German sociologist Max Weber. Photo: Twitter


Redemptorist leaders, daffodils in love with their self-proclaimed moral beauty, are not responsible for the consequences of their actions. This ironclad truth was the subject of “Politics as a Vocation,” a famed conference offered by German sociologist Max Weber in January 1919 in Munich . His words then reverberate in our current time.

The circumstances when Weber gave that speech were dramatic: Germany had lost the war. In the midst of the economic crisis and social discouragement, ideological polarization spread: Nationalist resentment appealed to Germanic myths, revolutionary messianism sought to emulate the recent Bolshevik triumph.

Weber was speaking to an audience made up of young anarchists and communists, all in good faith. One of them, the playwright Ernst Toller, left a significant testimony:

“It is Max Weber whom the youth of that time turned to see, deeply attracted by his intellectual honesty. Weber detested political romanticism … the Prussian order, based on class distinction, must go, along with the power of the bureaucracy. We had to make way for a parliamentary government, with democratic control,” Toller wrote.

Weber was defending the nascent and fragile German republic, but the young people did not appreciate his message.

“Our concern,” Toller said, “went beyond the sins of the Kaiser or electoral reform. We wanted to create a new world, we hoped to transform the existing order to change the hearts of men.”

And then Toller addressed the mentor: “Show us the way. We have waited long enough.”

But the master had no prophecies to offer them. What he could transmit was the essence of his political thought, the fruit of a sociological work that encompassed all cultures and civilizations.

His premise consisted of recognizing “the tragic warp on which the plot of all human activity and especially political activity is based.” From it, he defined politics as “the rough and slow drilling of hard boards” which, precisely because it was so, demanded very precise qualities from politicians.

One of them, without a doubt, was the passionate dedication to a cause, but Weber advised guiding it with moderation, prudence. The balance was difficult, because vanity, typical of demagogues, conspired against both: “There is no more pernicious distortion … than the boasting of power,” Weber warned.

The young people hoped that he would morally bless their revolutionary efforts, but Weber, faithful to his scientific vocation, discouraged them. Between ethics and politics there was an unavoidable tension:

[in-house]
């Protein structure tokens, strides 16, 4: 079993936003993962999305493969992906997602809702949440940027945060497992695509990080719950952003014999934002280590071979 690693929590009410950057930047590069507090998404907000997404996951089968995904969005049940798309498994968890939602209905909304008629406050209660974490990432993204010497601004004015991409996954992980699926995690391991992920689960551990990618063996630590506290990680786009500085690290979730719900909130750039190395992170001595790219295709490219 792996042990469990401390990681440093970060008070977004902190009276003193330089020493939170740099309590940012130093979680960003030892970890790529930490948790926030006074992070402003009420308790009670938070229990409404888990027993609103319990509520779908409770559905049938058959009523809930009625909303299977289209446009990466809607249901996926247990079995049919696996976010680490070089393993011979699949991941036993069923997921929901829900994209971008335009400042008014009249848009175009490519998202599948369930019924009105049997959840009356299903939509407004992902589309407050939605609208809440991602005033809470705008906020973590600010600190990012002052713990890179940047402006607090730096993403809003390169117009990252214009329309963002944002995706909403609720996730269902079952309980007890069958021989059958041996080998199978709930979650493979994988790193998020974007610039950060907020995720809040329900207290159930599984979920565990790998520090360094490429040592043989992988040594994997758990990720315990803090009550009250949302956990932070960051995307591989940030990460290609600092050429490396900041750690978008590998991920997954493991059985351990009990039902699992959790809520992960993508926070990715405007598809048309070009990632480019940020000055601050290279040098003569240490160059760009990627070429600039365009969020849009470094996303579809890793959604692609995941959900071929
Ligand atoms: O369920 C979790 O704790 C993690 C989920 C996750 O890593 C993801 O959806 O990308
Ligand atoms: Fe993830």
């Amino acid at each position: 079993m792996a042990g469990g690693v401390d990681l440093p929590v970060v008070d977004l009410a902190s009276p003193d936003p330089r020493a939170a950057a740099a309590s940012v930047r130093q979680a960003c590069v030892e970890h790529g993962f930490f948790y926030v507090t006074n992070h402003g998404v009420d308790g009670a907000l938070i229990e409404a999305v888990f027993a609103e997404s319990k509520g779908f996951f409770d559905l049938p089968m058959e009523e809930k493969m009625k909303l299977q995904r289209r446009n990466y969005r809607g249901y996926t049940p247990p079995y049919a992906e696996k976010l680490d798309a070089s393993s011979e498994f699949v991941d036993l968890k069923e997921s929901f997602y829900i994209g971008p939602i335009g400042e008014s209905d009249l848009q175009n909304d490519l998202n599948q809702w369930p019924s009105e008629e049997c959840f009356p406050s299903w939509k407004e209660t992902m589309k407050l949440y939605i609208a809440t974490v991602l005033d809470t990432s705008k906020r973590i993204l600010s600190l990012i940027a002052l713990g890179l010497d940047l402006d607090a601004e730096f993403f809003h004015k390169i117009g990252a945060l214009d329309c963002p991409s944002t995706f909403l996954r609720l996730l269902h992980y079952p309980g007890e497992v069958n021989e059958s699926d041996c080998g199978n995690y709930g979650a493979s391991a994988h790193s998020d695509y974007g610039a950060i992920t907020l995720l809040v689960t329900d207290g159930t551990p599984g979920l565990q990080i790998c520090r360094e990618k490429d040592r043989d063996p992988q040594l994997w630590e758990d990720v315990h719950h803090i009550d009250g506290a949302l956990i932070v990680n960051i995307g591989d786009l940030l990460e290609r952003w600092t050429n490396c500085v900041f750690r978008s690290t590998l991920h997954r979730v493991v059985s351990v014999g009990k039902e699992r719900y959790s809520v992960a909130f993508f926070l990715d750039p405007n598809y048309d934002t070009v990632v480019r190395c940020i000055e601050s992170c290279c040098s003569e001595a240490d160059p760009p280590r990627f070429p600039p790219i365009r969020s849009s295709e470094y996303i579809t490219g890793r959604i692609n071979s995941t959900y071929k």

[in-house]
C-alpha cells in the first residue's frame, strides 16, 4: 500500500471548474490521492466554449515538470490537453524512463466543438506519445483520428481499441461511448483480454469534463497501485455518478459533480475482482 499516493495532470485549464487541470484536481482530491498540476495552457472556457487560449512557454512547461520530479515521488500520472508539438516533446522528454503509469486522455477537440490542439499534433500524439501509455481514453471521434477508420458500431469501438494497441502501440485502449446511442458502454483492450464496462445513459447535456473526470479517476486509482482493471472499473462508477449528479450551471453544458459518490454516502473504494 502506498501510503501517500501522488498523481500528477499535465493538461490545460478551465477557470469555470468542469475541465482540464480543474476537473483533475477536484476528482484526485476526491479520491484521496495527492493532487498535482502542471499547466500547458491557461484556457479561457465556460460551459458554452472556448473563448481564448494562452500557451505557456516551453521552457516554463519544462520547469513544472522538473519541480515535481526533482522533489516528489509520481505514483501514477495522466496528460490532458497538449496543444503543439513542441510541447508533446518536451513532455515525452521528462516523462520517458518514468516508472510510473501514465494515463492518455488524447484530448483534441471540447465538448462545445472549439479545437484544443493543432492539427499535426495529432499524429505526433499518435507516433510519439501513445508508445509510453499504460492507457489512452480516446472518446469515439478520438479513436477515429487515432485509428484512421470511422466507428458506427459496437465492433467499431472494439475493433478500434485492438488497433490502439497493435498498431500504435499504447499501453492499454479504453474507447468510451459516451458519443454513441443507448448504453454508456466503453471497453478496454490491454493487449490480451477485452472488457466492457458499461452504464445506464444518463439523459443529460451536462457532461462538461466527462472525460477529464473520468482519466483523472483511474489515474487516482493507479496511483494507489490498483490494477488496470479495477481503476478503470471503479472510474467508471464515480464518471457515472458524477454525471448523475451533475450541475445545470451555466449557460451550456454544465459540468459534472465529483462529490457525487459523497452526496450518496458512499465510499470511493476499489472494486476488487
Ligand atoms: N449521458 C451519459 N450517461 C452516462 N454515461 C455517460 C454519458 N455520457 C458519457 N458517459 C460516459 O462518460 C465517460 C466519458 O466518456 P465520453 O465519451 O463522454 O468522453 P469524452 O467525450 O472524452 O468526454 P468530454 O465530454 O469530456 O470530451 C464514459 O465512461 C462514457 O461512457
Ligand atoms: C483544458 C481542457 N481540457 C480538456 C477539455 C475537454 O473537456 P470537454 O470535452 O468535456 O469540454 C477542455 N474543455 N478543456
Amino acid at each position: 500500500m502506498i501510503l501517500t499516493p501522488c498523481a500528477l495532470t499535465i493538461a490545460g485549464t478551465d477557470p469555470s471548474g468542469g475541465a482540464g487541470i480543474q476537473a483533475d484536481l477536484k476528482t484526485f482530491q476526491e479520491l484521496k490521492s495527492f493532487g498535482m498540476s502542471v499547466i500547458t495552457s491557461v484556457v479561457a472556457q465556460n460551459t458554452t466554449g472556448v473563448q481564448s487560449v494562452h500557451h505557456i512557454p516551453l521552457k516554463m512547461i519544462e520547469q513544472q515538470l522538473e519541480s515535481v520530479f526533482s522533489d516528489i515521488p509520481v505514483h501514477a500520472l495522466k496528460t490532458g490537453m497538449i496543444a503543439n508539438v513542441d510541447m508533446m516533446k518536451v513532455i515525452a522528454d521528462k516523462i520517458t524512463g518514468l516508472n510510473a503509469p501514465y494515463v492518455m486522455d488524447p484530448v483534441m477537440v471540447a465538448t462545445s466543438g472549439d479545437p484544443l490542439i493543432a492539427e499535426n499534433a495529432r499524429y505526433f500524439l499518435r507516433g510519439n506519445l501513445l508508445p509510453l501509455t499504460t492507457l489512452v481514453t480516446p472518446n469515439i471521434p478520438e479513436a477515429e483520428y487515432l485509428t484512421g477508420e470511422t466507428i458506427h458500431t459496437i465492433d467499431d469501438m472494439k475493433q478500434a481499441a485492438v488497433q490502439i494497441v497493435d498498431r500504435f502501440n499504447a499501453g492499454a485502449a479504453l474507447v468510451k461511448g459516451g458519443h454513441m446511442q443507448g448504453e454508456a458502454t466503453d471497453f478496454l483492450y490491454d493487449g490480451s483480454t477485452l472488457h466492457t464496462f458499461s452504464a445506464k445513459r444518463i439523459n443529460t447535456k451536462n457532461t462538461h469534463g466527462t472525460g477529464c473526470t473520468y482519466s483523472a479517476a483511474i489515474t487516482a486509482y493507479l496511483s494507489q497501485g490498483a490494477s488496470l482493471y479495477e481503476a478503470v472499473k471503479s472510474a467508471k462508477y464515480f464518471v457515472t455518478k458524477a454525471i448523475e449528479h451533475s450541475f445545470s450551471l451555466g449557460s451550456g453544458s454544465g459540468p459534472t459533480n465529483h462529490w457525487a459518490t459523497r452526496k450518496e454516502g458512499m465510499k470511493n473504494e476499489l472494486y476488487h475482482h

“Whoever seeks the salvation of his soul and that of others should not do so along the path of politics whose tasks, which are very different, can only be fulfilled through force,” he said.

Weber maintained the impossibility of sustaining political action on the absolute ethics of the Gospel and dedicated the dramatic end of his lecture to elucidating this idea. But, in practical terms, he presented his listeners with two possibilities: to act under the “ethics of conviction” or under the “ethics of responsibility.”

Although he was not unaware of the cynical pragmatism that could mask the apparently “responsible” politician, he advised adopting the “ethic of responsibility,” that is, the constant concern that the politician should show for the results of his actions.

That concern did not exist in those who practiced the “ethics of conviction.” For those “enlightened ones,” Weber warned, the sublime end justifies all means, and if the means lead to results that are different or contrary to those expected, the revolutionary never assumes responsibility for it. Ultimately he “will hold the world responsible, the stupidity of men or the will of God, who made them so.”

Weber’s message did not get through to his audience. Months later, the young idealists established a chaotic and fleeting Soviet Republic, whose results, tragically, discredited German socialism and encouraged their criminal adversaries — fanatical racists, brutal militarists, irreducible anti-Semites — to seize power and suppress them with unspeakable fury.

Vladimir Lenin encouraged the former; Adolf Hitler — present in Munich when Weber spoke — was preparing to lead the unstoppable march of the seconds, who would ultimately prevail.

Max Weber would die a year later at age 56, a victim of the Spanish flu and aware that Germany, incapable of responsible democratic leadership, was entering “the icy polar night of darkness and sorrow” that he had feared and prophesied.

The above article first appeared in Reforma and is being republished in Pulse News Mexico with express prior permission.

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